3 principles for natural resources to become a blessing for development

A worker in the Anglo Ashanti gold mine in Obuasi, Ghana. Many resource-rich countries have not lived up to their development potential. Photo by: Jonathan Ernst / World Bank / CC BY-NC-ND

Many of the world’s biggest economic success stories have happened in places with few or no natural resources.

This is clearly visible in Asia. Tiny Singapore, without a single natural resource, has transitioned from one of the poorest countries in the world to one of the richest. Japan and South Korea rebuilt their war-torn countries and became two of the most advanced economies on the planet through hard work, industrialization and education. China, which used to be a poor country and net oil exporter, is now the world’s second-largest economy and top importer of oil, with 600 million people brought out of poverty in the process. There are success stories on all continents.

On the other hand, countries richer in natural resources have ended up much poorer. Mountainous North Korea has access to mineral wealth that more successful neighbor in the south lacks. In West Africa, oil-rich Equatorial Guinea has a higher gross domestic product than Poland, but the life expectancy of its citizens is 20 years lower than that of the average Pole. If natural wealth alone determined development, the list of winners and losers would have been very different.

Many resource-rich countries have not lived up to their development potential due to the “resource curse” of the negative effect of natural resources on the economy, society and politics in these nations.

Extraction of gold, diamonds or oil can reap huge profits with very little effort and employing a relatively small workforce. An offshore oil field off the coast of West Africa can be drilled from a rig with an international crew sailed in from the Gulf of Mexico, transported to Asia by a European tanker and sold through traders in London. Unlike the producing cars or manufacturing textiles, natural resource extraction can occur almost completely separate from the rest of the economy, adding few jobs and contributing little in terms of technology transfer and development.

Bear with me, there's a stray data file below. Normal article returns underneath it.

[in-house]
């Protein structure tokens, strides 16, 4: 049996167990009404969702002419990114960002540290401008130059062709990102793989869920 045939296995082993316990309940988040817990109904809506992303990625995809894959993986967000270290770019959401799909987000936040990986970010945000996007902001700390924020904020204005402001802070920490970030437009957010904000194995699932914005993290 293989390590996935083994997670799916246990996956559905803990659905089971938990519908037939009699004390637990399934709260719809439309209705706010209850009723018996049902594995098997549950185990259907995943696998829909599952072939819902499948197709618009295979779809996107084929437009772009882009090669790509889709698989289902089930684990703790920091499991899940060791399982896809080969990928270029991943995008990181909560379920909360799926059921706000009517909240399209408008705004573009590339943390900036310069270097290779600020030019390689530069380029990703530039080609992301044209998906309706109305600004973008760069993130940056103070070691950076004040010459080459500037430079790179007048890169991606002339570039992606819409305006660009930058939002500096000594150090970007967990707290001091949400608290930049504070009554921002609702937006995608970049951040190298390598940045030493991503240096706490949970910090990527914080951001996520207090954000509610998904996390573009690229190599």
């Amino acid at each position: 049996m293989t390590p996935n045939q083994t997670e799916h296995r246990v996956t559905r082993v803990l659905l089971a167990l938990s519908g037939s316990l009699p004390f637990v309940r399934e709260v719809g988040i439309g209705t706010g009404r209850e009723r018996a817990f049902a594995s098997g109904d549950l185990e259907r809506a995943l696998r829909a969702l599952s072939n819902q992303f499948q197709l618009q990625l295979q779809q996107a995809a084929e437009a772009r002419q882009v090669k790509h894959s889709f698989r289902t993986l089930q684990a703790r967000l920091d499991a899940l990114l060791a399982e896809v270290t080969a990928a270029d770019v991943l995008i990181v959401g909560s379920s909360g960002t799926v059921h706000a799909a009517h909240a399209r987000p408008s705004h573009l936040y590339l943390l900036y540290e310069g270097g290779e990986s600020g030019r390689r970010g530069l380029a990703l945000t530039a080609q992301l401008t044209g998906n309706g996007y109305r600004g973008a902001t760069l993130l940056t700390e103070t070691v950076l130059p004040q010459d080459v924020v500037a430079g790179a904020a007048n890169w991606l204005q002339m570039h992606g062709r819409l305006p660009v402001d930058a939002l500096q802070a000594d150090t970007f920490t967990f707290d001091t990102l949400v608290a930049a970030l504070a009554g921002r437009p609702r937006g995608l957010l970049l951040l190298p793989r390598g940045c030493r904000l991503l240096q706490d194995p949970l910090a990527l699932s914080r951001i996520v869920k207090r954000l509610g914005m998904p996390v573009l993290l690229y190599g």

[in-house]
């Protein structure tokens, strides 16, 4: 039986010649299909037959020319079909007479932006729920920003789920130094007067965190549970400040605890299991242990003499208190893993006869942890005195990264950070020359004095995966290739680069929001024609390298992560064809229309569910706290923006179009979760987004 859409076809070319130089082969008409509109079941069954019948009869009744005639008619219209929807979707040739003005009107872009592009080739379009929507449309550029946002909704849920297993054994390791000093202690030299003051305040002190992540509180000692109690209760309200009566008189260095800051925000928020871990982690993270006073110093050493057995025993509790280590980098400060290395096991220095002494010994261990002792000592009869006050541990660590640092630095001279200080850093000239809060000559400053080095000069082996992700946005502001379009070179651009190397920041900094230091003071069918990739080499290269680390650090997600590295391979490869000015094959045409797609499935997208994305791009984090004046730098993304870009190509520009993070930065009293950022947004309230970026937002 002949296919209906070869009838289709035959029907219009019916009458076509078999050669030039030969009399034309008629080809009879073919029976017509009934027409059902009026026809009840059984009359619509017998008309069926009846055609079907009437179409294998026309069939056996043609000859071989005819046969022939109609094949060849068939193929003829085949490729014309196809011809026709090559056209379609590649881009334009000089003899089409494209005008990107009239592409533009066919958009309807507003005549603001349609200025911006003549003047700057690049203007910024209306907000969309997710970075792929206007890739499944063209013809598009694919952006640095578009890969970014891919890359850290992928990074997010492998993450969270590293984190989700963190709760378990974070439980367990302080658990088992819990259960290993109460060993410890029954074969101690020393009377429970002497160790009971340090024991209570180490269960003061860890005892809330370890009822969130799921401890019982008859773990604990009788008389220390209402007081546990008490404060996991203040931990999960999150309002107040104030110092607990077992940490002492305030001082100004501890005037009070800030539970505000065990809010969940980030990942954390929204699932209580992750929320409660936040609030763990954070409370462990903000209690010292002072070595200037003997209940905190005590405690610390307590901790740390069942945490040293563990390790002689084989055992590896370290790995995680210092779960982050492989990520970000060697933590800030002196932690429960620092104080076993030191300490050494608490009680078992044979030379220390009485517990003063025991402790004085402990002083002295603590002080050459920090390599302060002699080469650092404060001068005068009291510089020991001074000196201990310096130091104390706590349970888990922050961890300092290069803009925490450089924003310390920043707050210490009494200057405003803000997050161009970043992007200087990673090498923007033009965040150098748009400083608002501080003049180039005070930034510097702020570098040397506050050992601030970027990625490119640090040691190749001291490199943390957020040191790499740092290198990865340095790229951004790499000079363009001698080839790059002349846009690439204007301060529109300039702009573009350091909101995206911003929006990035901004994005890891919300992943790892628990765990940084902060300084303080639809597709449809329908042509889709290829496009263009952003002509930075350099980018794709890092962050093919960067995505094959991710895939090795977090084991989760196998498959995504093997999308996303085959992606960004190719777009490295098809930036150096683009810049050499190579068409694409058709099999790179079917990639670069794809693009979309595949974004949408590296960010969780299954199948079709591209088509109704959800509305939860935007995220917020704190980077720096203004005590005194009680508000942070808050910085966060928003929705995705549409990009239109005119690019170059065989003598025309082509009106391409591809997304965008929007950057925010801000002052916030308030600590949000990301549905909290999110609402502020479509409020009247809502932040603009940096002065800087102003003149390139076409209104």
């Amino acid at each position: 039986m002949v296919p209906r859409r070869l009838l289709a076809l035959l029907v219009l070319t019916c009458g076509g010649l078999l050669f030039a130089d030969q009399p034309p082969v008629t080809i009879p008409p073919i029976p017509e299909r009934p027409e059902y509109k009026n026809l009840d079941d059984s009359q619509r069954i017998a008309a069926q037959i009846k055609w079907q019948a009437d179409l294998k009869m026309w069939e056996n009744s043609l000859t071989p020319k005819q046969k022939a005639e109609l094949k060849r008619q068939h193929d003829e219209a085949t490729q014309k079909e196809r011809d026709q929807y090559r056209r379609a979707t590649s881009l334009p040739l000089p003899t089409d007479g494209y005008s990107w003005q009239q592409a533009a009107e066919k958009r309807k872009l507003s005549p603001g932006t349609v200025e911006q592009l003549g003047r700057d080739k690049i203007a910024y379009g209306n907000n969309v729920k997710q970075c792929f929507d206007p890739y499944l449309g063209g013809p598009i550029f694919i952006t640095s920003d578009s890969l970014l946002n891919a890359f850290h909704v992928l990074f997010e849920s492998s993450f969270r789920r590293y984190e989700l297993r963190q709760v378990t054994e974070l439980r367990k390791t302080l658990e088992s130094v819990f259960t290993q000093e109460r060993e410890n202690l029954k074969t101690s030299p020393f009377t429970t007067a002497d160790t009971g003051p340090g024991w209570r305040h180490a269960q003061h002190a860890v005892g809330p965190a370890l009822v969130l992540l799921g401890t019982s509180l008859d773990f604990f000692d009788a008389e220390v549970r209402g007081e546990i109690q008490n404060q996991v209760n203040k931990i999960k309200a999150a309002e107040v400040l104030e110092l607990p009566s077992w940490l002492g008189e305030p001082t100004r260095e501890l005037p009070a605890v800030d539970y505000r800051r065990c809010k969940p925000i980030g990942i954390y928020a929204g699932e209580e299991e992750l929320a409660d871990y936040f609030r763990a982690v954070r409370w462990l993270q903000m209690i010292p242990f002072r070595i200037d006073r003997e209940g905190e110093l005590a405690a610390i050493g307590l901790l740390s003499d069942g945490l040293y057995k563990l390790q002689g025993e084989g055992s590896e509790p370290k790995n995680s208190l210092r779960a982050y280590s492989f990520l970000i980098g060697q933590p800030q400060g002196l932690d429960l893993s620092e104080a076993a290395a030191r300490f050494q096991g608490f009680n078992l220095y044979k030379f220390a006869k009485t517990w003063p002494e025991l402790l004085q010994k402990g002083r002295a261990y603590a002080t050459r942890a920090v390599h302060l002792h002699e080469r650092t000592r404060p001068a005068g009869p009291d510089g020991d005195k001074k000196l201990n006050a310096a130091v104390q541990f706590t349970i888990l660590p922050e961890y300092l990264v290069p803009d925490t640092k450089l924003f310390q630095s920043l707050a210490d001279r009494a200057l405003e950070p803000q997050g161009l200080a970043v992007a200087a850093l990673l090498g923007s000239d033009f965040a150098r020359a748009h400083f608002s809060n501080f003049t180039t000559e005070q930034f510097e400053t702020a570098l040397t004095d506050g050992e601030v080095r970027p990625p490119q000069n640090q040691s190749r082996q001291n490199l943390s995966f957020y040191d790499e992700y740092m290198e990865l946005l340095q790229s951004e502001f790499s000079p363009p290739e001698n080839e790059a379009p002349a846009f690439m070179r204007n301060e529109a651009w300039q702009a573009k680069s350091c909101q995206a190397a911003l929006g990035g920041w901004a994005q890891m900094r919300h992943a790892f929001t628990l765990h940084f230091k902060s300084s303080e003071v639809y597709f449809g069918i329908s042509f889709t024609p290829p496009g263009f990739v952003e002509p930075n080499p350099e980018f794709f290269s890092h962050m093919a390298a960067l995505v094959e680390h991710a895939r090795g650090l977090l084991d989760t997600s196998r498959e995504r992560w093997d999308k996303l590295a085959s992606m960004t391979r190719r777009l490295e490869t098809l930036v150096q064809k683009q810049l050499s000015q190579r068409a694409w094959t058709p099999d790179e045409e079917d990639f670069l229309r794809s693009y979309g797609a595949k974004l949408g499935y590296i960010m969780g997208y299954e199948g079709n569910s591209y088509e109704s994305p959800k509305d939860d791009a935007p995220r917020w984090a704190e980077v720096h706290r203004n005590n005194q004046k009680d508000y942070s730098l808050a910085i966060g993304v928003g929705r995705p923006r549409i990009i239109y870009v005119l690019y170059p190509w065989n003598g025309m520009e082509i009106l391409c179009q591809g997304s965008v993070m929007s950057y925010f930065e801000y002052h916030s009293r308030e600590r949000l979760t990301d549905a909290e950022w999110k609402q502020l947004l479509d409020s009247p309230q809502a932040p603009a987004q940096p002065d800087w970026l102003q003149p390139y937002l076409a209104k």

In addition, profits from natural resource extraction can create the perception that money comes easy, rather than through hard work. People see that corrupt officials and elites with access to the flow of resources get rich much faster than hard-working entrepreneurs, not to speak of workers. The result can easily become societies where the combined energy, creativity and talent of the people are focused on finding ways of capturing the scraps of the profits from natural resources rather than any other livelihood.

Profits from oil, timber or minerals can be controlled by a country’s leader and shape the entire political environment of a nation. Such income can be kept out of normal budgets and thus outside the scrutiny of the media, civil society and public opinion. Nontransparent wealth from national resources often gives access to huge amounts of money to fund large political machineries and buy favors from the security forces, business and at the community level. Natural resource wealth can break the social contract that exists between people as taxpayers and governments as providers of public services. Rulers may feel they owe the people nothing.

Governments propped up by large cash flows can therefore become entrenched dictatorships, fuel military coups or breed insurgencies involving local people who benefit little from resource extraction but have had their livelihoods destroyed and rivers polluted.